After completing two lunch periods with the Thai students I emerged with a many new acquaintances and lots of new information. Many of the conversations while centralized around very basic information, such as family, school, and home life were really interesting and taught me a lot. All of the students I encountered were really genuinely friendly and interested in speaking to us, especially in asking about our homes and way of life. While all of my talks produced some memorable aspects there was one in particular that confirmed for me firsthand a stereotype very prevalent here. Talking with a student and Ajarn Lexi about Riverside, where the student works, the conversation turned to the great live music that is featured there nightly. The student then told me I should attend and as i've heard it is rather expensive I questioned the price. Yet, instantly after asking this I was greeted with a stream of responses about why would I even ask such a question as all farang are very wealthy and don't have to worry about money. At first taken aback by the response I tried to give my own answer and was once again met with a second stream of speculations about my life and monetary situation. Then upon trying to explain school loans and financial independence I think a bit of the conversation was lost and took a much lighter turn but it left me feeling somewhat disregarded. Never having been in a position of significant wealth I was extremely uncomfortably being spoken about in that context but, after reviewing the conversation again the stereotype became clear. Backed not only by western media and the ever-present tourists here who deem it necessary to flash thousands of baht when purchasing a 35 baht lunch the principles behind their assumptions are completely understandable. It was somewhat surprising how the ladder of inference here played a role for both parties and how these split second speculations and preconceived notions have the potential to negatively affect intercultural relations.
intrinsically linked in my mind to the harsh jolts that occur between one area in space and another, this meaning for the first time has found it's way into my life on the ground. while life continues around these bumps they work their way into the small particles that comprise everyday existence. thus leaving you slightly nauseated but so unbelievably aware that most would pay money for the sensation. due to these recent proceedings my heart and my head have recently settled on a meeting place and the world has never appeared larger. with a small side of terrifying. now don't let these initial words create the illusion that i am unhappy as in no way am i, on the contrary i may have found what it means to be purely alive. striving for existence is seemingly so unattainable yet results in a blinding consciousness that makes the struggle for it more than advantageous. while this proposed prophecy of sorts is susceptible to altercations with the passing moments, the clarity of the thought is something i've begun to value. life is entirely too short to be discouraged. a lesson that becomes clearer with every encounter in the midst of these ancient lands. especially with the children i'm teaching, all burmese refugees living illegally within the thai borders. it is their only hope for solace from political corruption, sex work, and the predetermined title of child soldiers at 12. what a world it truly is. despite teaching in the evenings from 5 to 8, after for most what has been a 13 hour work day of pushing fruit carts or working in the construction camps they sit before me with pencils poised. all congregated on the floor with their sole notebooks outlining the lessons previous. the energy that casts from them takes a direct path into my body and soul and courses through me with alarming potency. this same experience defined my valentines day as it was spent at a lawa orphanage outside the city. no older than 14, in the childrens class, their souls have truly lived a thousand years and their eyes are the only aspect to give away the plight. devastation and poverty are not the exception but the rule. a humbling experience doesn't do justice in any way to touching how my heart and western thinking respond. teaching english to them really is simply that though, as our separate backgrounds are put aside to allow for mutual understanding of the alphabet and the issues surrounding foot-fingers. i sometimes fret that they are teaching me so much more, and i don't yet have a way to convey how much. even if english will simply change their opportunities from dishwasher to waiter, my sincerest hope is that it will.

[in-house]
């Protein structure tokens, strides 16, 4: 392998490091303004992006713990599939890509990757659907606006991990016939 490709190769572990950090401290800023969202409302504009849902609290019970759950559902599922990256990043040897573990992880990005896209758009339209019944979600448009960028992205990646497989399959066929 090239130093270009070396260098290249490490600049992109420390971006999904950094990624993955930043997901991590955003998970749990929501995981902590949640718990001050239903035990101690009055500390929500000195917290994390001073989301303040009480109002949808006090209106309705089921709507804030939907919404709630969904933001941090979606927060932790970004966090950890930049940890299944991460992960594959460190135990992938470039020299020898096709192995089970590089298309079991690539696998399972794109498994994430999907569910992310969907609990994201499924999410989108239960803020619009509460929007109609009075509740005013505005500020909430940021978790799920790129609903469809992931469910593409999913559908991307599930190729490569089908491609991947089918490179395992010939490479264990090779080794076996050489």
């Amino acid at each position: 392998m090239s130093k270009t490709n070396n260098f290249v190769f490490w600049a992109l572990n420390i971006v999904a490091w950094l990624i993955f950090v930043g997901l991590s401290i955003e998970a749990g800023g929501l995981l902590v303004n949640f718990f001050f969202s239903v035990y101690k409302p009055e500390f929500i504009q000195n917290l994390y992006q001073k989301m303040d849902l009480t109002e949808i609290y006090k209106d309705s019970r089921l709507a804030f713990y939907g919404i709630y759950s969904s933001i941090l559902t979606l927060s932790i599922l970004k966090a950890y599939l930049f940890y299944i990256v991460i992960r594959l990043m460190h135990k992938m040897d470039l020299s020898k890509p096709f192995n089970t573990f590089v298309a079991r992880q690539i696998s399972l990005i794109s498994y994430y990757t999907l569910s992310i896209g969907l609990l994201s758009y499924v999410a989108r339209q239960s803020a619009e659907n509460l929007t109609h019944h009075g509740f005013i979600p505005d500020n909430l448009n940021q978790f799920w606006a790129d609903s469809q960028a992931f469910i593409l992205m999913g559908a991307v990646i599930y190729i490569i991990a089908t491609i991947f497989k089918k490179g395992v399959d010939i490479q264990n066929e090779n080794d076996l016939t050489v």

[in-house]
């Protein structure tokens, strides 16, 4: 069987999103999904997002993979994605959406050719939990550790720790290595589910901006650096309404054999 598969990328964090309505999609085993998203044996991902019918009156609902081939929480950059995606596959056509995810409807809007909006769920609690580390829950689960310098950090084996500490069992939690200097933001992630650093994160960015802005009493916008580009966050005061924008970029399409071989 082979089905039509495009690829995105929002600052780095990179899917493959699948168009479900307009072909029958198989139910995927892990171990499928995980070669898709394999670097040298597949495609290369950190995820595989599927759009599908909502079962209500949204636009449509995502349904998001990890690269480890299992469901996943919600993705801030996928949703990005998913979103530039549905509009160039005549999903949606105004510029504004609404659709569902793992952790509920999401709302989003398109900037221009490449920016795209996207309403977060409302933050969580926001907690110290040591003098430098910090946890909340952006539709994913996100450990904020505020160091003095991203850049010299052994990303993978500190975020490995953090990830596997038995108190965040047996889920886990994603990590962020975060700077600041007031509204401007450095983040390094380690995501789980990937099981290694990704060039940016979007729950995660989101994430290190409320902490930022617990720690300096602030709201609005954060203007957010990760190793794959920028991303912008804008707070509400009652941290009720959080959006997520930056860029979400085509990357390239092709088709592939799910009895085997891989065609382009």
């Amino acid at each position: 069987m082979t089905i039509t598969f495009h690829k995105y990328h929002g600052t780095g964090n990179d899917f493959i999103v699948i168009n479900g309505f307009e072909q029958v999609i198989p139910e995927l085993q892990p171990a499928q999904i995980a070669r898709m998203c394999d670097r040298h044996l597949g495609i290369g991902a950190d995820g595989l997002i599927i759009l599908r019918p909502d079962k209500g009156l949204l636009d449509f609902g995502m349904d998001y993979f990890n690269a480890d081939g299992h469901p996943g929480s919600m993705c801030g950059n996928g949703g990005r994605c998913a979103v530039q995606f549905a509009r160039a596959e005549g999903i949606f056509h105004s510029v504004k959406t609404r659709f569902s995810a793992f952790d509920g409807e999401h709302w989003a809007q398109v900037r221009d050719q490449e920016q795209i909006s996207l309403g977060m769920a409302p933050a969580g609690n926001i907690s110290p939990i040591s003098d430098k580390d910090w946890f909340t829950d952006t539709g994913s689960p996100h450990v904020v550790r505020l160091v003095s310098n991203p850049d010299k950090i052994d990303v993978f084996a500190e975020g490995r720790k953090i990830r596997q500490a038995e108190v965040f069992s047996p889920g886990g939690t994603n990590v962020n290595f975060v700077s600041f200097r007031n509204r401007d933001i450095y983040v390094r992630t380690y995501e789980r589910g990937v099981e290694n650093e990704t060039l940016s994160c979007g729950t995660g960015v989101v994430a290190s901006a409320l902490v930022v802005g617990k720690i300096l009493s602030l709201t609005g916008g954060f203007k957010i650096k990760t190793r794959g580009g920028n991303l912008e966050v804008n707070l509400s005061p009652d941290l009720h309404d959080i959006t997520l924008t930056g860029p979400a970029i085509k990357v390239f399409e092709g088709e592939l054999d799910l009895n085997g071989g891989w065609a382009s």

Sitting on a sidewalk in the late afternoon sun the weathered and unusually dirty feet of many foreigners and Thais' a like pass by in meandering step. My placement leaves me central to activity on a beautiful Sunday, as I am about 40 feet from Thae Pae Gate at the cross section of the night market. Arriving early, there is a steady stream of people winding in and out of the sidewalk vendor stalls; who are still working to lay out their commodities. The atmosphere is jovial and lighthearted as scantily dressed foreigners peruse and Thais laugh and make conversation. Interactions between the two groups are fairly limited, as it's relatively unpopulated, at least in comparison to what will pervade the scene in an hour or two. Yet, the occasional exchange of accented English and well-versed sa wat dee's resound. Setting up in front of me is a group of four men, adjusting themselves and instruments in a straight line directly in the center of the walking path. All of the men, disabled, are accustomed to their placement and soon begin to play in rhythm. This is one aspect of the market life that is different customary practices in the United States. As there are many more avenues open to the disabled population and are seen much less frequently in this capacity. I resume my focus as the dusk settles in on the influx of patrons to the now fully lined street just as the entire bustle ceases. Playing in the distance the king's song can be heard and it seems for these moments the entire world stands still. The westerners in the area all seem to have caught on to the daily practice except a few whose expressions of sheer confusion go unmasked. Just as quickly as the ebb and flow stopped it restarts and the noises of an entire city return to life. Seemingly moving slower than before as the density of shoppers is increasing by the second. By now all the vendors have completed their displays and the practice of bargaining is in full force. Noted by the presence of a calculator in almost every hand. These interactions are quite fruitful to overlook as many times the language barrier leaves the exchange to rapidly typed numbers and the inevitable swap of baht for goods. Two women adorned in traditional tribal costume and jewelry man a highly frequented table across from me; in general as one addresses customers the other scrutinizes and overlooks the interaction. When the stand is free they sit and exchange quiet conversation with one another, with laughter piercing the air on regular intervals. This general overtone of Thai culture is something I take with me as I stand to continue down the seemingly never ending lined pathway.